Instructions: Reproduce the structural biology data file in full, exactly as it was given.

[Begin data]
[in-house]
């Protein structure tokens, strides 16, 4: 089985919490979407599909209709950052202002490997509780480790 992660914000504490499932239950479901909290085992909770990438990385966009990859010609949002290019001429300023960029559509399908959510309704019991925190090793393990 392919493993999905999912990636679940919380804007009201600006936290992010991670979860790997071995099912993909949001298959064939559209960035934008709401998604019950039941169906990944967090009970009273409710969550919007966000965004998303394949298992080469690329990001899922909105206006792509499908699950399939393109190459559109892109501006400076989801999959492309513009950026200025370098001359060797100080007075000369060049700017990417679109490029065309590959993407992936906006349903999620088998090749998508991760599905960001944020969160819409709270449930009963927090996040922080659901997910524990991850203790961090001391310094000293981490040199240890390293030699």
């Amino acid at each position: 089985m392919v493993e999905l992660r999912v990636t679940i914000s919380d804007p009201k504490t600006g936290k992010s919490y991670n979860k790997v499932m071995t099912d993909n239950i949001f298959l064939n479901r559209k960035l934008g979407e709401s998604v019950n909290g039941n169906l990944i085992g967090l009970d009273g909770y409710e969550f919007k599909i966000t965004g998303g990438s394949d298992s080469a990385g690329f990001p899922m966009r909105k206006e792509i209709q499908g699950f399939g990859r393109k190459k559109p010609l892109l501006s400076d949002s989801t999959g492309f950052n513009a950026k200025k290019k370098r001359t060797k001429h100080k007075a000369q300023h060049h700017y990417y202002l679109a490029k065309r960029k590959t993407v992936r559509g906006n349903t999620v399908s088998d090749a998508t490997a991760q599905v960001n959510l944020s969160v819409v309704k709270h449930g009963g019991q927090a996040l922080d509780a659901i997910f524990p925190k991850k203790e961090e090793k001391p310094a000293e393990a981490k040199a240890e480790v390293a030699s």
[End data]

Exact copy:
[in-house]
């Protein structure tokens, strides 16, 4: 089985919490979407599909209709950052202002490997509780480790 992660914000504490499932239950479901909290085992909770990438990385966009990859010609949002290019001429300023960029559509399908959510309704019991925190090793393990 392919493993999905999912990636679940919380804007009201600006936290992010991670979860790997071995099912993909949001298959064939559209960035934008709401998604019950039941169906990944967090009970009273409710969550919007966000965004998303394949298992080469690329990001899922909105206006792509499908699950399939393109190459559109892109501006400076989801999959492309513009950026200025370098001359060797100080007075000369060049700017990417679109490029065309590959993407992936906006349903999620088998090749998508991760599905960001944020969160819409709270449930009963927090996040922080659901997910524990991850203790961090001391310094000293981490040199240890390293030699």
């Amino acid at each position: 089985m392919v493993e999905l992660r999912v990636t679940i914000s919380d804007p009201k504490t600006g936290k992010s919490y991670n979860k790997v499932m071995t099912d993909n239950i949001f298959l064939n479901r559209k960035l934008g979407e709401s998604v019950n909290g039941n169906l990944i085992g967090l009970d009273g909770y409710e969550f919007k599909i966000t965004g998303g990438s394949d298992s080469a990385g690329f990001p899922m966009r909105k206006e792509i209709q499908g699950f399939g990859r393109k190459k559109p010609l892109l501006s400076d949002s989801t999959g492309f950052n513009a950026k200025k290019k370098r001359t060797k001429h100080k007075a000369q300023h060049h700017y990417y202002l679109a490029k065309r960029k590959t993407v992936r559509g906006n349903t999620v399908s088998d090749a998508t490997a991760q599905v960001n959510l944020s969160v819409v309704k709270h449930g009963g019991q927090a996040l922080d509780a659901i997910f524990p925190k991850k203790e961090e090793k001391p310094a000293e393990a981490k040199a240890e480790v390293a030699s």